Cutesy, made-up, or creatively spelled names...

Sometimes, I look at the top 1000 names and wonder whether expectant parents actually realize that their child will one day be an adult and, God willing, an elderly person. I'm sorry, but as "cool" as they are, I really cannot imagine a grown-up Kody or Brylee. I just cannot imagine a person with such a name being taken remotely seriously in adult, professional life. Which is the stage of life that we all spend the most time in, like it or not. Do you think this is the sentiment of each generation, or are names today genuinely devolving into superficial fabrications which are measured for value simply by how they look and sound? Everyone wants to be unique by choosing these names, which ironically creates a societal situation wherein nobody is unique. These names really just speak to the superficiality of our modern culture and how self-obsessed everyone seems to be. It's not your name, it's the child's! I would hate my life if I had to see the name Brylee on my resume. Kids named John and Mary have the "weird" names today, it seems. Go cute, unique, distinctive (what have you) if you want, but at least go with a name which has history and legitimacy. Am I right? Maybe this post sounds like a broken record, but are names getting just... dumb? With all the endless spellings of these names, it must be horrible for kids learning to spell, write, and make sense of phonetics. And it must be hell on teachers.

Replies

1
March 8, 2014 1:20 AM

Well, I sort of agree and disagree at the same time. There are some names out there that I don't especially care for. I'm not sure if kre8ive names bug me as much as names used over and over again. But think of all the Elizabeths centuries ago through today. That is why there are so many nns for it - Eliza, Liza, Beth, Liz, and on and on. Also, Bill, Will, Jack, Jimmy. Everyone in the class named John, William, Elizabeth, Mary - but I like all of these. I also like some older names that are coming back - Hazel, Louise, Ava, Beatrice/Beatrix, etc.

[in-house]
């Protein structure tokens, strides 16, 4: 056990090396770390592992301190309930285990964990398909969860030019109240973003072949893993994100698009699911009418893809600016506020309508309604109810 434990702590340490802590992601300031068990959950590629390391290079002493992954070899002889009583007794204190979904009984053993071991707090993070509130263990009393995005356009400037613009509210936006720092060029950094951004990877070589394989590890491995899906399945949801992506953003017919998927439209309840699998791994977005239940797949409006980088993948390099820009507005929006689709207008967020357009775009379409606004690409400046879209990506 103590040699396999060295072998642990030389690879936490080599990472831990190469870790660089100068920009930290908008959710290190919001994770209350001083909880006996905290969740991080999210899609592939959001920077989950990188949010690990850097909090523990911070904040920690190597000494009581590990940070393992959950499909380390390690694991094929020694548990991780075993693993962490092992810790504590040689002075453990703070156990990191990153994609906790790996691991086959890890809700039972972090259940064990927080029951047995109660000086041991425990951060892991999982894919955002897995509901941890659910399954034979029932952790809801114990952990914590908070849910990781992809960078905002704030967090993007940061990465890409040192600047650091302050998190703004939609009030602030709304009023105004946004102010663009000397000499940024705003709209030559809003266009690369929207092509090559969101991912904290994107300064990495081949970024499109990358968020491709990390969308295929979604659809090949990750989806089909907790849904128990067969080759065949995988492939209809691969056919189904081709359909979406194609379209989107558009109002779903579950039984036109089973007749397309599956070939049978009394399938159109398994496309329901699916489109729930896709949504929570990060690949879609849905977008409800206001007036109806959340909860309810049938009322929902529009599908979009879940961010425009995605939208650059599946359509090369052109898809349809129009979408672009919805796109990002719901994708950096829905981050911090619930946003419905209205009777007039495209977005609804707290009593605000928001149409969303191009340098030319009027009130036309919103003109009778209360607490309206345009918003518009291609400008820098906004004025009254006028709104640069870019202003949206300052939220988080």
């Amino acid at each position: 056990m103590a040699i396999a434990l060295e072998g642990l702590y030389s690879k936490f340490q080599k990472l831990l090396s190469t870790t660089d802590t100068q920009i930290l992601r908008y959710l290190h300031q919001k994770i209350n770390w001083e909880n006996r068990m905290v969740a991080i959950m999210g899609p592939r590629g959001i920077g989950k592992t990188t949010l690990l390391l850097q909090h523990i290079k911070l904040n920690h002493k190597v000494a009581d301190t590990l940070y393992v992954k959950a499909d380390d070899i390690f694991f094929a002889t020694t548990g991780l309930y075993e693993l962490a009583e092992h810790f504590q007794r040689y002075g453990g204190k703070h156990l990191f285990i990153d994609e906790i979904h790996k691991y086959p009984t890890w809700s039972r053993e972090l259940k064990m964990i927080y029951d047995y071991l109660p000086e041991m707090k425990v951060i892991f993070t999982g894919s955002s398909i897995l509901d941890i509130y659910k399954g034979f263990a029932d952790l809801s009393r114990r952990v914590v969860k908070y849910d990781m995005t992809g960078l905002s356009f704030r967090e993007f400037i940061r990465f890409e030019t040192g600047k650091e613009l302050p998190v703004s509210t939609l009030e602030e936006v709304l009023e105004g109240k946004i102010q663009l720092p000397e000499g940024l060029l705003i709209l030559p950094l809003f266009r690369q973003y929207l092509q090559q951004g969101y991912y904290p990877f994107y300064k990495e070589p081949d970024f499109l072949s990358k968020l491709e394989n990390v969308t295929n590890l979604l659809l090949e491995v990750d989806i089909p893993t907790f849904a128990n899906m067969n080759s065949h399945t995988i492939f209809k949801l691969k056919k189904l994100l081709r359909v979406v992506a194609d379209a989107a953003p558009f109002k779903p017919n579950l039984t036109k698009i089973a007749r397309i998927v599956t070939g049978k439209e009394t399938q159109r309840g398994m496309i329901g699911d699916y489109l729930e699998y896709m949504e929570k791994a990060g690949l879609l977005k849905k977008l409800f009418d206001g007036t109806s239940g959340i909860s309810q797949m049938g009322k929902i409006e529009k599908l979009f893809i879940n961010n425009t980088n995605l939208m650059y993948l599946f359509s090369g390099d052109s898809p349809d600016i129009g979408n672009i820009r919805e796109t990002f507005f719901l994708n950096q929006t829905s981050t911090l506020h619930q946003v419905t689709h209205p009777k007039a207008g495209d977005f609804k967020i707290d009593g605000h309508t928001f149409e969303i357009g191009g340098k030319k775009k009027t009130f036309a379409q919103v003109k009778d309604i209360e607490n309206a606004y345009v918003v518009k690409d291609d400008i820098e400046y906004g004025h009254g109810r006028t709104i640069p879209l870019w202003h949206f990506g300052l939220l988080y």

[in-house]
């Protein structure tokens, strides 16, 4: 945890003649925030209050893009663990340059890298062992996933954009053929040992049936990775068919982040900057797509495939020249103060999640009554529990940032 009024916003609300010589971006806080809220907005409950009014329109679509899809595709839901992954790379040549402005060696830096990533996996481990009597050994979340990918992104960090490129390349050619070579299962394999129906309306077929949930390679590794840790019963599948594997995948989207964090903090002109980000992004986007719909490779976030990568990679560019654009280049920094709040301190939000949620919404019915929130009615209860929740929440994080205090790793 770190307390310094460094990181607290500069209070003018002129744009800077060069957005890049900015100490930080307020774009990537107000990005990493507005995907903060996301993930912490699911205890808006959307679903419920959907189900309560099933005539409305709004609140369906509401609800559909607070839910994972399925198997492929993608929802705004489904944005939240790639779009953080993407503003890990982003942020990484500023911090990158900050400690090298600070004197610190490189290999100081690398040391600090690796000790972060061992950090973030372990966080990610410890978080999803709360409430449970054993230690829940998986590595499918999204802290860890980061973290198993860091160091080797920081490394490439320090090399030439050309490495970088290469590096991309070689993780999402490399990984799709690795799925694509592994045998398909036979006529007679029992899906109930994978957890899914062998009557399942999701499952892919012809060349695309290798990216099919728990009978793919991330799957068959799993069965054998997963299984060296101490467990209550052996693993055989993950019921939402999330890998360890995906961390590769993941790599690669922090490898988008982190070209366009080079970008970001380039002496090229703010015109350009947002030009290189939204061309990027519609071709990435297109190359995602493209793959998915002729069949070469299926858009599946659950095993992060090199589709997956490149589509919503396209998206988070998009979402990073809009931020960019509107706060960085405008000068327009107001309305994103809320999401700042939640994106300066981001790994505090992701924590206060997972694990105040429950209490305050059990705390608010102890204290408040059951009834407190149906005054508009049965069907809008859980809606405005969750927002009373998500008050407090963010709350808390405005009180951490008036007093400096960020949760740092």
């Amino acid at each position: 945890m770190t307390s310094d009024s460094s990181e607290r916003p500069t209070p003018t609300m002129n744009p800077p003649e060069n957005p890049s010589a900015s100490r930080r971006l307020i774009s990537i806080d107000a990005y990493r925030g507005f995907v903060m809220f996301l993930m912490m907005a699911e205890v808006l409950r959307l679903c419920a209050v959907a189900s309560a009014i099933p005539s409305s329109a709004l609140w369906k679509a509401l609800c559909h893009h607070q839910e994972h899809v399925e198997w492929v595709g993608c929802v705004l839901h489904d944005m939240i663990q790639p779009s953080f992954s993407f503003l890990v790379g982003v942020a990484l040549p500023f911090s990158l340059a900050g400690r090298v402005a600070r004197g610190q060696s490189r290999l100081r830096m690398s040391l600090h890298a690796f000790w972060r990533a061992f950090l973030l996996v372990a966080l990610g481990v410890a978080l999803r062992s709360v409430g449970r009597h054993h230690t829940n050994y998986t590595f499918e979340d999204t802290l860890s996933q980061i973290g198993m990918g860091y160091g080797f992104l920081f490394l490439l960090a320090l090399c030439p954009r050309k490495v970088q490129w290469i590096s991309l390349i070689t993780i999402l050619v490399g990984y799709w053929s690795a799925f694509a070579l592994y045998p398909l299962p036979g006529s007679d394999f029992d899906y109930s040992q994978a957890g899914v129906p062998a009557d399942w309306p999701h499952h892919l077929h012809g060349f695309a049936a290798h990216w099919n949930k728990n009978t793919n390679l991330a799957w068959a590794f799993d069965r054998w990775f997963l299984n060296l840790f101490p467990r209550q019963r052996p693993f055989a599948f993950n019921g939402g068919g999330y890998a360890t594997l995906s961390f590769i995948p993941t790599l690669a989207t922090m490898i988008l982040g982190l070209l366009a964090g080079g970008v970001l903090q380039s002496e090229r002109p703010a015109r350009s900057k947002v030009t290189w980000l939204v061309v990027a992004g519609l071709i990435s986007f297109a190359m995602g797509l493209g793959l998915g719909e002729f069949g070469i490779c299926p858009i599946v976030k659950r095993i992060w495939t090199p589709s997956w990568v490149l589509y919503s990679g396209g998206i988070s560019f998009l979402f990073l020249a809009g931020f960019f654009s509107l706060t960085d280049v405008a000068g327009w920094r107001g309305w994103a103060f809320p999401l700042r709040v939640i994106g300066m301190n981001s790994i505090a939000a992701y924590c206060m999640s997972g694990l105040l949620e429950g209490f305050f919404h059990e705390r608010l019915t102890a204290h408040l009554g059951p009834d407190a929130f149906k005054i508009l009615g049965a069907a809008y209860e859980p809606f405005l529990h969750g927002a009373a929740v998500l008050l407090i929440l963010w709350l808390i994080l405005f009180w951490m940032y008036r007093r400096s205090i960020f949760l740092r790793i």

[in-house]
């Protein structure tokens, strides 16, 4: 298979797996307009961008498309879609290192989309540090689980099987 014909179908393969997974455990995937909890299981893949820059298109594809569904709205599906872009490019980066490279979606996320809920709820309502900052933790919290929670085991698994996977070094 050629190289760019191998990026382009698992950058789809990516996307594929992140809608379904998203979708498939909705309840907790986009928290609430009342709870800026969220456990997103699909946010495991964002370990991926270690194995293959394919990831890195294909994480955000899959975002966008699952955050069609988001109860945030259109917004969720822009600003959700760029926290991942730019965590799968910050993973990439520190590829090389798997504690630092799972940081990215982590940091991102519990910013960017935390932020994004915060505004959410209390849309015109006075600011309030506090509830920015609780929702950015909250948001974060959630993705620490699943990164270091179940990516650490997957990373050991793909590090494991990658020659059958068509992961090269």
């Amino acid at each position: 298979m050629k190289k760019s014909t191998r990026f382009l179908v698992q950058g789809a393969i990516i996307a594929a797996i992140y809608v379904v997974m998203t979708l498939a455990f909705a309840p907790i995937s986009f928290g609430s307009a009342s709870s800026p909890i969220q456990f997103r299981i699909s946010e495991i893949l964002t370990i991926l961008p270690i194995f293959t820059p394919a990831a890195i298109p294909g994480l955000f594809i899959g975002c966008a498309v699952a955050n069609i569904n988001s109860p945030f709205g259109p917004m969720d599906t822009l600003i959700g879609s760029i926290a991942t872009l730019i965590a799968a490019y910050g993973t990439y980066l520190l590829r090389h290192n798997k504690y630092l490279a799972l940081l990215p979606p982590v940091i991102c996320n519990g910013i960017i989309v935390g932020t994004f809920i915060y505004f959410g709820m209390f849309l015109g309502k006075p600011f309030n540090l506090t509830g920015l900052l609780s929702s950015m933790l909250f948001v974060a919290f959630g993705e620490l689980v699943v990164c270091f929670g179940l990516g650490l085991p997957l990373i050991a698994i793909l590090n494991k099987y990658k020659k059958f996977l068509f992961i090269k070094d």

I remember in the late 80s and early 90s if I found someone expecting, I would be like "Will it be Jason or Justin for a boy, or Crystal or Ashley for a girl!" Not bad names, just everyone was using them! Back then, I wished someone would name a child Isabel - but now see what we have! I still love the "Bell" names, though.

People of my age knew a Misty, Tammy, Tammie, Tami, Bambi! Funny I haven't met someone with any of those names in years, maybe they changed them! The androgynous names at the time were Kelly/Kelley, Terry, Terri, Terrie, Tracey/Tracy. A unique name may have been Chanda, Elisha (yes, girl), Leisel.

Then you have the creatives - Ashleigh, Ashlee, Krystal, Jaxon, etc. of the last few years.

At one time, maybe a Donna or Charlene was a "unique" name. I have a Journey in my family - yes after the band - and not after - well - a journey. I know a very nice young lady in her twenties named Sunshine.

When a little Brylee is putting her name on a resume - it probably won't seem weird to future employers at all.

As far as spelling, what about Katherine, Katharine, Catherine, Kathryn? Is it Cathy with a "C" or Kathy with a "K"? Or is it Kathie? Or Katy or Katie, or Kate or Cate. None of these are weird names - but all spelled differently - and not new.

So, yea, some names and/or spellings - too many kids with the same names make me a bit crazy at times, but what are you gonna do? Get your congressman to put a bill out there?

How do we decide what is unique in a good or bad way? I like the name Hazel and it is certainly a "real" name. I wouldn't want my young friend Sunshine to be known as anything else - I would not have named her that, but that is her "real" name.

It would be interesting to ask the teachers out there what makes them the most crazy.

1) A class where half the kids have the same name - variations or not

2) "Weird"

3) Pronunciation - is it Ann-dree-a or On-dre-a or On-DRA-ah

4) Anything else?

2
March 8, 2014 5:33 AM

What drove me most crazy in my teaching career was names like Alicia where there are many accepted pronunciations, that were common enough that I'd had prior associations who pronounced it one way or the other. As a visual learner, and because I was teaching at the college level and had sometimes may quite big lecture classes, it was maddening to keep track of, and it made me really not look forward to calling those students names to have them retrieve their papers.

The same name (or same sounds) repeating also made me a little cranky, mostly because there are SO MANY names out there, and it just became hard to keep the names straight. Conversely, I loved weird, distinctive names because they were always so easy to remember -- that person got to be the only Valentin or Sherezade in my memory banks. And I loved weird, distinctive names that were so not my personal style, too -- it was just so practical and helpful to have names be unique identifiers of the student among the hundreds I sometimes dealt with at a given time.